Laura Knoll | KGOU
KGOU

Laura Knoll

KGOU Membership Director / Digital Operations

Laura came back to KGOU in November 2005 after a career in radio news at several commercial stations in Oklahoma City. As a Journalism student at OU, she received her early radio experience at KGOU. After graduating, she began her career at KNOR in Norman as a news reporter and anchor. Laura served as morning co-anchor at WKY in the mid-1980's, then worked at KTOK as morning news producer and general assignment reporter. In 2003 she joined the news department at KOMA.

Laura has won several awards for news writing from the Associated Press, Oklahoma Association of Broadcasters, the Society of Professional Journalists, and the Oklahoma Education Association. She has previously served on the board of the Society of Professional Journalists, Oklahoma Pro Chapter.

Laura is a member of the Public Radio Association of Development Officers (PRADO) and has served on station advisory groups for NPR Digital Services.

Ways to Connect

Oklahoma Engaged Live: Voice of the Voter webcast on election night featuring discussion by (clockwise from upper left) Logan Layden, Rachel Hubbard, Dick Pryor and Catherine Sweeney
Screenshot

Producing election coverage during a pandemic calls for adjustments and experimentation for the times, and KGOU's newsroom rose to the challenge on election night. The team produced Oklahoma Engaged Live: Voice of the Voter as a live four-hour webcast available for "second screen" viewing online at our election reporting hub, OklahomaEngaged.com.

an assortment of plaques and trophies
KGOU

KGOU and its StateImpact Oklahoma reporting project combined to win 14 awards from the Society of Professional Journalists' Oklahoma Pro Chapter in a virtual awards ceremony Saturday.

Seven were First Place honors in radio and podcasting categories: general news, feature, investigative or enterprise reporting, criminal justice and government reporting, election reporting, diversity reporting, and multimedia or podcasting.

Tens of thousands of people listen regularly to KGOU, but still, it can feel like a solitary existence sometimes.

In radio, the listening experience becomes real through the voices we hear -- voices of the reporters and hosts who illuminate the events of the day, the voices of those interviewed who are living the story that we're hearing about, or voices raised in song. To borrow from the philosopher Descartes, we hear them, therefore, they are.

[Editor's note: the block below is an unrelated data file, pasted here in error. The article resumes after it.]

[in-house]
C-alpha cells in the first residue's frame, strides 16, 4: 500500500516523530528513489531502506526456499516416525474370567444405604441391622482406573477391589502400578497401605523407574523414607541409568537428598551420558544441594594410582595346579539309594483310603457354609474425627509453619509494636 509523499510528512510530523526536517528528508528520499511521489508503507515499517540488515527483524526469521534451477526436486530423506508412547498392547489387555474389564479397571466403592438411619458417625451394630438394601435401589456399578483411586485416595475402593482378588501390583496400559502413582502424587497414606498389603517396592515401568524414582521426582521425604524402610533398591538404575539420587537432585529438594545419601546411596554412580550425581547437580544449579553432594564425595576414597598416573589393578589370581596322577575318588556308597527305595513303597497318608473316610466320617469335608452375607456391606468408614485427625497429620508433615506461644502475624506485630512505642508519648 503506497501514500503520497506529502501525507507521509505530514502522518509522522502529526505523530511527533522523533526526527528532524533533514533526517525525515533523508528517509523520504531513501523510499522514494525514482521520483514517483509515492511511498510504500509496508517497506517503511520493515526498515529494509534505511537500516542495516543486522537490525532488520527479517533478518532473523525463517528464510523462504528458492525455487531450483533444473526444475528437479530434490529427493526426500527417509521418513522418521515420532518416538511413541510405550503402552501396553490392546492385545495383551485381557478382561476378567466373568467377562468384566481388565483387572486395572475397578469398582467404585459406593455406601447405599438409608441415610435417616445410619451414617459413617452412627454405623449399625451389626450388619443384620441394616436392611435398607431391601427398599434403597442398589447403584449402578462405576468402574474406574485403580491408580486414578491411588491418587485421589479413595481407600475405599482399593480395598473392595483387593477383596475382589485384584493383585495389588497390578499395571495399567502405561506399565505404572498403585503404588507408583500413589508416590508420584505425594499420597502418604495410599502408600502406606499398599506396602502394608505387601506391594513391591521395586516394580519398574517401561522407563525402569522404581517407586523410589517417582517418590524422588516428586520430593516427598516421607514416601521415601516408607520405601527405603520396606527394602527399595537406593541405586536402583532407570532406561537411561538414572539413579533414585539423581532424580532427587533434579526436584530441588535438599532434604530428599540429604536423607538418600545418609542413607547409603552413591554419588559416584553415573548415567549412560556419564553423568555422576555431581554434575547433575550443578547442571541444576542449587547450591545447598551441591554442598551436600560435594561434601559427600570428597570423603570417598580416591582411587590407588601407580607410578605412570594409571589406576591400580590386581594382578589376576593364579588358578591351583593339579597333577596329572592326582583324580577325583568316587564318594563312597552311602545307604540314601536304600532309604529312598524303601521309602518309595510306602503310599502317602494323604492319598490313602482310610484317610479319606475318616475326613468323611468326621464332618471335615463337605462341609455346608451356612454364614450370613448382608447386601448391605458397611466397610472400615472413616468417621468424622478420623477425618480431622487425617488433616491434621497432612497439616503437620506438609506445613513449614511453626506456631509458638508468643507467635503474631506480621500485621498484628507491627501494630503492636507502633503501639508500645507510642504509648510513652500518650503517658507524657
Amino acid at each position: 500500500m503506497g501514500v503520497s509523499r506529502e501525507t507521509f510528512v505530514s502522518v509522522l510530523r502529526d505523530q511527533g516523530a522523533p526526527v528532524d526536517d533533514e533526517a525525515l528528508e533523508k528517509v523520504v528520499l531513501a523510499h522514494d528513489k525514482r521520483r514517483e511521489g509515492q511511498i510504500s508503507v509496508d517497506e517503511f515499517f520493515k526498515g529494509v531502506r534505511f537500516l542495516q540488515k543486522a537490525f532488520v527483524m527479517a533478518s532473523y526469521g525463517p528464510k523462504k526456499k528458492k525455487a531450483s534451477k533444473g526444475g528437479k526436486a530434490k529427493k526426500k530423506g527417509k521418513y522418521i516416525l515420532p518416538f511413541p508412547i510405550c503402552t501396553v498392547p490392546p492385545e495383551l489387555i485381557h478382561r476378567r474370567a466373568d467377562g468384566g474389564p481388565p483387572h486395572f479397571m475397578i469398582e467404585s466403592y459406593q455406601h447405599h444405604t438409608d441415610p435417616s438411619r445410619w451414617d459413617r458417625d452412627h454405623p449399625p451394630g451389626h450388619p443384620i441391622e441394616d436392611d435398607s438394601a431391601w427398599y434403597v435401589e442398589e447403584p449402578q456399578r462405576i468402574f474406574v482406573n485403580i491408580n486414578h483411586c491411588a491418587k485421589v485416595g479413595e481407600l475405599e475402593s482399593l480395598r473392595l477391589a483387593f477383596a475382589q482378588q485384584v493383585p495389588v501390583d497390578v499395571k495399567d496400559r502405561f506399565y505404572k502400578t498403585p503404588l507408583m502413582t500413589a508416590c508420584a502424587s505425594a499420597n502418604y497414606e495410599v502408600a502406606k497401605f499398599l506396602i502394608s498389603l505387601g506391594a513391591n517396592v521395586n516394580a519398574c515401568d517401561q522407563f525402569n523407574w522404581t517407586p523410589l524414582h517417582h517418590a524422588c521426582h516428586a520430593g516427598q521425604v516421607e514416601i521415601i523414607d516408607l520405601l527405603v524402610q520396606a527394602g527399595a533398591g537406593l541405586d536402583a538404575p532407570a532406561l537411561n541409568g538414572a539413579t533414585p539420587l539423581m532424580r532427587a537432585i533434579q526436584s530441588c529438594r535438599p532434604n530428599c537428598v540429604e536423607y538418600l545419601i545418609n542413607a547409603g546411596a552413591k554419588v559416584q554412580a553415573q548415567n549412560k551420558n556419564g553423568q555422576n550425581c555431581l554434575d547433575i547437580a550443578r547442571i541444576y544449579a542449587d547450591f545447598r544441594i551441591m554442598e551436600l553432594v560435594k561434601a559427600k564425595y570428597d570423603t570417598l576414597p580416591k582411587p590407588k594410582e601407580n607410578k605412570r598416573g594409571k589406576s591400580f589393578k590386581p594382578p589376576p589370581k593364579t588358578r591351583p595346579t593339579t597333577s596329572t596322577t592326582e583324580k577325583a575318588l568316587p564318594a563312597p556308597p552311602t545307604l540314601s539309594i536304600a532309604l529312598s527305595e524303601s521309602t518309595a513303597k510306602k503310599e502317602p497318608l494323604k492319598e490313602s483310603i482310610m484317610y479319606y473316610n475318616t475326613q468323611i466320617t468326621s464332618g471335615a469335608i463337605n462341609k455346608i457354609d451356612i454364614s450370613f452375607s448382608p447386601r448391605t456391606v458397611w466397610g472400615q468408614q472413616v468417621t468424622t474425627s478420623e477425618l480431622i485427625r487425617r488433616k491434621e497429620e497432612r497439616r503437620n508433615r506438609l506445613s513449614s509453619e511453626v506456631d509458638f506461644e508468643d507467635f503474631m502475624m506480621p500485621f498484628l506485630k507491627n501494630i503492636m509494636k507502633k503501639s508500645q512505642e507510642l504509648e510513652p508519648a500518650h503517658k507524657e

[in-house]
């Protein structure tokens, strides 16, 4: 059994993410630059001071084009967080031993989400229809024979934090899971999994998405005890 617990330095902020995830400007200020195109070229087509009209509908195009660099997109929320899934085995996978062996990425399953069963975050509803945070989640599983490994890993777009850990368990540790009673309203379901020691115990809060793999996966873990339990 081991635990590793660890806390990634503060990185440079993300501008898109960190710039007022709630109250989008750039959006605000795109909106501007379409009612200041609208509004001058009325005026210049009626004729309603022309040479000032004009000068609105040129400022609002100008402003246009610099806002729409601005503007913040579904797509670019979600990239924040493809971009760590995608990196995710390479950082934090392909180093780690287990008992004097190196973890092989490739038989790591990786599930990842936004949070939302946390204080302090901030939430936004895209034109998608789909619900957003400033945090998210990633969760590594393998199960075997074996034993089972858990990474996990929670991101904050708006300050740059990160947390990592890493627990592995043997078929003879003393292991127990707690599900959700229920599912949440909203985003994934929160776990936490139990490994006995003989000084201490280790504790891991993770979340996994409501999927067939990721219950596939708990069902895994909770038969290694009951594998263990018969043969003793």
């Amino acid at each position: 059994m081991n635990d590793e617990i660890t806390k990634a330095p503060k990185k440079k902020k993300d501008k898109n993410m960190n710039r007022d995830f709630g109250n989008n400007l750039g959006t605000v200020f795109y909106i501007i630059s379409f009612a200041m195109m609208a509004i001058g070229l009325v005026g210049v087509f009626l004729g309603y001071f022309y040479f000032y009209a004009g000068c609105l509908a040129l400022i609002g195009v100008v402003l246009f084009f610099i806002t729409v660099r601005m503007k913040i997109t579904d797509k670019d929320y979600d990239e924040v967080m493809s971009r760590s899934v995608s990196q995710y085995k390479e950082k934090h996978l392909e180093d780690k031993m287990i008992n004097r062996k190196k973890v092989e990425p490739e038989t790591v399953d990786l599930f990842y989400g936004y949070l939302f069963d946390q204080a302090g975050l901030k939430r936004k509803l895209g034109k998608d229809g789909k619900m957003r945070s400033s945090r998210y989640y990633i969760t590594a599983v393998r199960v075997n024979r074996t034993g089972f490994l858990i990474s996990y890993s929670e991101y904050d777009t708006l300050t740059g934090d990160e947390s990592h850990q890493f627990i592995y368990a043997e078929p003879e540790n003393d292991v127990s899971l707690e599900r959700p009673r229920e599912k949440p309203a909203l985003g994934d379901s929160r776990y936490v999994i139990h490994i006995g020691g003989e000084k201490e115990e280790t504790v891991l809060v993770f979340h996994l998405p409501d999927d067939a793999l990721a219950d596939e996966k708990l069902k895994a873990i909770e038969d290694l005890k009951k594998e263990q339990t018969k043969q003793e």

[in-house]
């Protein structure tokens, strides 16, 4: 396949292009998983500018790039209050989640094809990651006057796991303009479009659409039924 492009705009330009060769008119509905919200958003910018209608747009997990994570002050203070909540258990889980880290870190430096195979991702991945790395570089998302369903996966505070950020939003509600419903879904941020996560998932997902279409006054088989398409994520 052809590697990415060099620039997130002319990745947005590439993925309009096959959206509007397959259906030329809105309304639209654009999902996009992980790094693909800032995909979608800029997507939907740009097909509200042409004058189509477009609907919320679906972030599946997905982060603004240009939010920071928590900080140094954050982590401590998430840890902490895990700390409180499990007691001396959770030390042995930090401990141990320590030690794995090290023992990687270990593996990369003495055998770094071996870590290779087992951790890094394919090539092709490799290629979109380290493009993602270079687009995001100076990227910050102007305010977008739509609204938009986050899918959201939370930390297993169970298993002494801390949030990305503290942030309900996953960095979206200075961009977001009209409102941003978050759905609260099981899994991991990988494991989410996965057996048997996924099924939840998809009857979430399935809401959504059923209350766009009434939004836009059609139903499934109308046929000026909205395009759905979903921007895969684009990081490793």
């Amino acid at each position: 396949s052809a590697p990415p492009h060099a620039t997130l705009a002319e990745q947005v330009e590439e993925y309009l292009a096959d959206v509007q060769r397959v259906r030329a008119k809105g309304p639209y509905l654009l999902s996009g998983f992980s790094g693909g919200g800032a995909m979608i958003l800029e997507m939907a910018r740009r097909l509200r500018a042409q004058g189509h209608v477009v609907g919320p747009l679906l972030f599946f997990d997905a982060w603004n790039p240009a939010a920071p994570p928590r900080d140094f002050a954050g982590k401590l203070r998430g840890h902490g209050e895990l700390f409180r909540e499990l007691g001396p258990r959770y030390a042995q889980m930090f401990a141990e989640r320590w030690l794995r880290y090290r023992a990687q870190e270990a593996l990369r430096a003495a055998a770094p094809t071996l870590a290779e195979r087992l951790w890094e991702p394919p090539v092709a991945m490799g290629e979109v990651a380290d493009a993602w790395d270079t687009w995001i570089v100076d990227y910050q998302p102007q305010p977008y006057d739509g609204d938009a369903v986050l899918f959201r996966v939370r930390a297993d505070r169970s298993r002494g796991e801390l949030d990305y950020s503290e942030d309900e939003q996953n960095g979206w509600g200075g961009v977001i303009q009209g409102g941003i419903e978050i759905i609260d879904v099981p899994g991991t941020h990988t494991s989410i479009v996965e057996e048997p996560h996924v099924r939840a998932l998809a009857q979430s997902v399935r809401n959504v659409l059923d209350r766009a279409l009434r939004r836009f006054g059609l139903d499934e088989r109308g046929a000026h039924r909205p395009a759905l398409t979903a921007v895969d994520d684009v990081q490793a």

Doug Simpson and Jolly Brown
KGOU

Having KGOU as part of his daily news consumption is important to listener Doug Simpson who visited our Norman studios recently.

Q: Please tell us about yourself.

Doug Simpson: I'm originally from Dayton, Ohio, but I grew up in Illinois as well. I've been here in Oklahoma for about a total of 13 years -- almost 10 years this time. I live in Moore. I'm retired from the Air Force and now work for the Oklahoma Blood Institute.

Claire Donnelly with listener John Sumida
Jolly Brown / KGOU

An Oklahoma transplant from Hawaii, KGOU listener John Sumida likes the different viewpoints and perspectives he gets from public radio.

Q: Please tell us about yourself.

John Sumida: My name is John Sumida and I live in Norman. I grew up in Hawaii. I've lived in Honolulu, Seattle, San Diego and now Norman, and every time I move to a new location that's one of the first things that I do is find the local public radio stations and program them into my radio.

Listener Miranda Conway with Richard Bassett in the KGOU Control Room.
Jolly Brown / KGOU

KGOU listener Miranda Conway was in our Norman studios recently, talking about when and where she listens.

Q: Please tell us about yourself.

Miranda Conway: I’m from Northern California. Growing up in California gave me a love of nature, diversity of culture, and an appreciation for various cuisines. I work at Tinker AFB as a military officer.

Dashboard display of alert
Patrick Roberts / KGOU

KGOU has begun including severe weather and other messaging capabilities on mobile devices and other digital platforms. KGOU is one of 27 public radio stations participating in a nationwide project designed to increase locally relevant emergency information to “tornado alley.” KGOU now has the capability to issue text and graphic alerts on mobile phones, HD radios, “connected car” devices, Radio Data System (RDS) displays, and in online applications.

Since we began KGOU's fall fundraising campaign we've heard from many listeners who love this new approach we're taking, and others who aren't so crazy about it.